Former U.S. Sen. Bob Dole’s vision for the Dole Institute of Politics at Kansas University is as clear now as it was 10 years ago when the facility opened, according to Bill Lacy, the institute’s director.
As it was in 2003, the institute’s mission is the promotion of political and civic participation and civil discourse, which Lacy said is in short supply in today’s political climate.
Dole represented Kansas in the Senate from 1969 to 1996, and was the Republican Party candidate for president in 1996. He was defeated by Democrat Bill Clinton.
There is no doubt that Dole was a partisan politician, Lacy said, but unlike many of today’s politicians, Dole did not let partisanship stand in the way of trying to reach compromise on many important issues.
As the institute starts its second decade of programming, Lacy said he hopes the next generation of politicians will emulate Dole.
“We have built up a really strong student culture here. If you sit and talk to our students, the thing that will be clear is that most of them have strongly held viewpoints, but they respect the other side and feel it’s important to try to find common ground,” he said.
The Dole Institute features the story of Dole’s life as part of “The Greatest Generation,” of World War II veterans — Dole was severely injured in the war — as well as a wide variety of afternoon and evening programs that provide opportunities for students and members of the public to meet and hear from prominent people in the political arena. And the institute houses all of Dole’s congressional papers, making it a research gold mine as home to one of the largest congressional leadership collections in the nation.
Although Kansas wasn’t a battleground state in last year’s presidential campaign, Dole Institute programming provided Kansans with knowledgeable insight into the election and national trends.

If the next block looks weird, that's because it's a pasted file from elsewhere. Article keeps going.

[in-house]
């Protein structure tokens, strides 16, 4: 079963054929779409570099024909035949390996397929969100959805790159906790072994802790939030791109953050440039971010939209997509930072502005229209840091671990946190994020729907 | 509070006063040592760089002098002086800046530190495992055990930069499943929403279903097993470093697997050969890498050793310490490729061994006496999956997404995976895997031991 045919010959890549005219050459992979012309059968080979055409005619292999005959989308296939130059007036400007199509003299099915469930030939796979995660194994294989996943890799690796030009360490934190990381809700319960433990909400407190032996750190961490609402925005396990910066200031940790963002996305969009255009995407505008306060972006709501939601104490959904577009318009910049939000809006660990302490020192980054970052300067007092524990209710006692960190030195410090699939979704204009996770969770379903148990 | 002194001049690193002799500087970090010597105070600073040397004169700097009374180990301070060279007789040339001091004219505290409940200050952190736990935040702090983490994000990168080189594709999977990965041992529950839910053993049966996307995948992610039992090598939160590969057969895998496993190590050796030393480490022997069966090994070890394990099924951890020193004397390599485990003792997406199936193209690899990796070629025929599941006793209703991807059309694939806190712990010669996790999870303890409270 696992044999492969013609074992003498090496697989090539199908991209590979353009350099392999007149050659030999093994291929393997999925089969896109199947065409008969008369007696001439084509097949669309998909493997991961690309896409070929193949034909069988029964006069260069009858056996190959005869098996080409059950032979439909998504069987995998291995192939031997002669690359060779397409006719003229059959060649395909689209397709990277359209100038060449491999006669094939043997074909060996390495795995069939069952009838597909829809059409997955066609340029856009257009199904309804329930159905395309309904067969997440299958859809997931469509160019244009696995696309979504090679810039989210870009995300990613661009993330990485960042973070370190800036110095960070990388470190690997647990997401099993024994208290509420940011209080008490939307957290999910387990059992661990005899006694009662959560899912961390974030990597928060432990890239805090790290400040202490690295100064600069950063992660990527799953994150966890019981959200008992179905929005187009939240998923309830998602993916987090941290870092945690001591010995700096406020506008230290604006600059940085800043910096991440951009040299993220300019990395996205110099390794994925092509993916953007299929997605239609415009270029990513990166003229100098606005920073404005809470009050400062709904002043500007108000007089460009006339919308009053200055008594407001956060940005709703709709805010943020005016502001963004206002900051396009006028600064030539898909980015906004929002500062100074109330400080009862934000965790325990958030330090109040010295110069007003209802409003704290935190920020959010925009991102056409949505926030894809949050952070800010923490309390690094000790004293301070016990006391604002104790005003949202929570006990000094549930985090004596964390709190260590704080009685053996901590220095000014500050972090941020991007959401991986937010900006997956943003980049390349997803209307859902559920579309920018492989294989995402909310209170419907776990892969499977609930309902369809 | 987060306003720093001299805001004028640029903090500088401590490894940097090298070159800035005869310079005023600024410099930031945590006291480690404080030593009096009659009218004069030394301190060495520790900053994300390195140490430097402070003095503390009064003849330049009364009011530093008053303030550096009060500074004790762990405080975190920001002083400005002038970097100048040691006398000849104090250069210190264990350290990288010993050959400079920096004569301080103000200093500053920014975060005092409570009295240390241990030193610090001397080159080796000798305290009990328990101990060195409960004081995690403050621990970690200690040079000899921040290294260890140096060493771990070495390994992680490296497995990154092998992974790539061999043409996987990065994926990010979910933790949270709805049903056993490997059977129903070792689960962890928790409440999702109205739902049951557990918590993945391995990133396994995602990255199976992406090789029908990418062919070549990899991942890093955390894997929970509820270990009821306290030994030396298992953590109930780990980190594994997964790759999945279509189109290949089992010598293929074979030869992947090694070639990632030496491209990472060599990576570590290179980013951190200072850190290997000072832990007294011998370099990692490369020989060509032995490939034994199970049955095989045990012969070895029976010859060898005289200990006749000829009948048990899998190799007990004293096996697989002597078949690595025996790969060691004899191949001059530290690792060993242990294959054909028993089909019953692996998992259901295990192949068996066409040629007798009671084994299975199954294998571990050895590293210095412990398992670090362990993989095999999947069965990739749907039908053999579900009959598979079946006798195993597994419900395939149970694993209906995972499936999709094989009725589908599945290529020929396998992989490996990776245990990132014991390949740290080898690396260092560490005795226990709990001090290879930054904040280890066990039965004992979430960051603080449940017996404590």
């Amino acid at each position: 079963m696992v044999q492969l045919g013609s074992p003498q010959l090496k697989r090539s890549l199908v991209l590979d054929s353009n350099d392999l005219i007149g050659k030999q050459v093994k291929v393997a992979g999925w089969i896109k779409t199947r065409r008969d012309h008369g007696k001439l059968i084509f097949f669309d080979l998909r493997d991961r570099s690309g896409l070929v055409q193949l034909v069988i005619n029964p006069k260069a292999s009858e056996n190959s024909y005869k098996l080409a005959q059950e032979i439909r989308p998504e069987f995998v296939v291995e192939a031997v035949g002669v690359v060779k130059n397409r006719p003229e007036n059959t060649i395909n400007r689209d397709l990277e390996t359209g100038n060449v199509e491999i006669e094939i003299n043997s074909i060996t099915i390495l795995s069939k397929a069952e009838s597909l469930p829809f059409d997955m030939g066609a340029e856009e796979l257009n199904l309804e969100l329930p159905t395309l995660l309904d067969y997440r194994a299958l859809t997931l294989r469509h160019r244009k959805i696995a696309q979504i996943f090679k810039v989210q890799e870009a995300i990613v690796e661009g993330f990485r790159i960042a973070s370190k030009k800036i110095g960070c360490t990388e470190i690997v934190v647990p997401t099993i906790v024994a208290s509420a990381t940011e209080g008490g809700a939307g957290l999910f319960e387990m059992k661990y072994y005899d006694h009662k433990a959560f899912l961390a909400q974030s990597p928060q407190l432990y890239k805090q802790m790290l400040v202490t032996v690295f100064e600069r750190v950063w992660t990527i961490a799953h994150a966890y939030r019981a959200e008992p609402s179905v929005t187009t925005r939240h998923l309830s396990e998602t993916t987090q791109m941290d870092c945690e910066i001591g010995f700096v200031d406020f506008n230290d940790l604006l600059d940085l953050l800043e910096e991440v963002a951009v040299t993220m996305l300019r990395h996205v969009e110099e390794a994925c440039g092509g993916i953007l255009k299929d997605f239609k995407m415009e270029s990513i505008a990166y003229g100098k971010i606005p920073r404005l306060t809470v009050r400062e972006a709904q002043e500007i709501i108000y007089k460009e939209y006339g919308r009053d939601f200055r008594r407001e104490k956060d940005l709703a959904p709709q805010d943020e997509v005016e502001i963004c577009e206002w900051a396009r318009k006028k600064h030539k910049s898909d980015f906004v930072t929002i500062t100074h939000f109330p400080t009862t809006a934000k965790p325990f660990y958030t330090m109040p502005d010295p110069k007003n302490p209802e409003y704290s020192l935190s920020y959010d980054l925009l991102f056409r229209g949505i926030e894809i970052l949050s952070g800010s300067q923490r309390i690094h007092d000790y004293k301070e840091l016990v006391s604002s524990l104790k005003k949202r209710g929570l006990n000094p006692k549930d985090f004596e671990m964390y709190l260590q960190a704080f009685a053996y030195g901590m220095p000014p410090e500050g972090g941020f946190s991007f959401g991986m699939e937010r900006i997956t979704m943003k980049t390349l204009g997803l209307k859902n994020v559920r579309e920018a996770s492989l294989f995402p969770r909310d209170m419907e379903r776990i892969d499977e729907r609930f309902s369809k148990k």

Dole Institute Fellows led weekly study groups in the run-up to the election, the institute hosted debate watches and top officials from both campaigns provided a post-election analysis. Former U.S. House Speaker Newt Gingrich led an event after the election, too.
Approximately 10,000 people attend programs at the institute each year, although that number can spike depending on the speakers who appear. When Clinton spoke at the first Dole Lecture, more than 10,000 people packed Allen Fieldhouse.
Most of Dole’s papers, representing 35 years of public service, are open for viewing, and researchers from around the world have visited the institute to study a wide variety of subjects to see what Congress did or didn’t do over the last half of the last century, Lacy said.
Lacy said the major challenge for the Dole Institute, which has an annual budget of about $1.4 million, is raising money. Invited speakers receive expenses and “rock star treatment,” but no honoraria, Lacy said. The institute’s funding comes from the university, income from the current endowment, which stands around $8 million, and fundraising. Lacy said he would like to get the endowment up to $20 million.
Even though Dole, who lives in Washington, D.C., is not involved in the day-to-day operation of the institute, Lacy said he still helps raise funds and is active in selecting the annual $25,000 Dole Leadership prize, which goes to an individual or group whose public service inspires others.
While the opening of the Dole Institute in 2003 was a huge affair, which featured Dole, former President Jimmy Carter and others, Lacy envisions more low-key events over the course of the 10th anniversary year, which coincides with Dole’s 90th birthday.
The institute already has staged an in-depth look at the Battle of Gettysburg, marking its 150th anniversary.
Meanwhile, the legacy of Dole and his generation of politicians continues to be written.
“One of the misconceptions people have about Dole is that he wasn’t partisan, that he was a moderate. That’s not true,” Lacy said. “He was very partisan at times, he was a very strong conservative Republican. But he didn’t let that get in the way of trying to build relationships and bridging the gap, to find common ground.”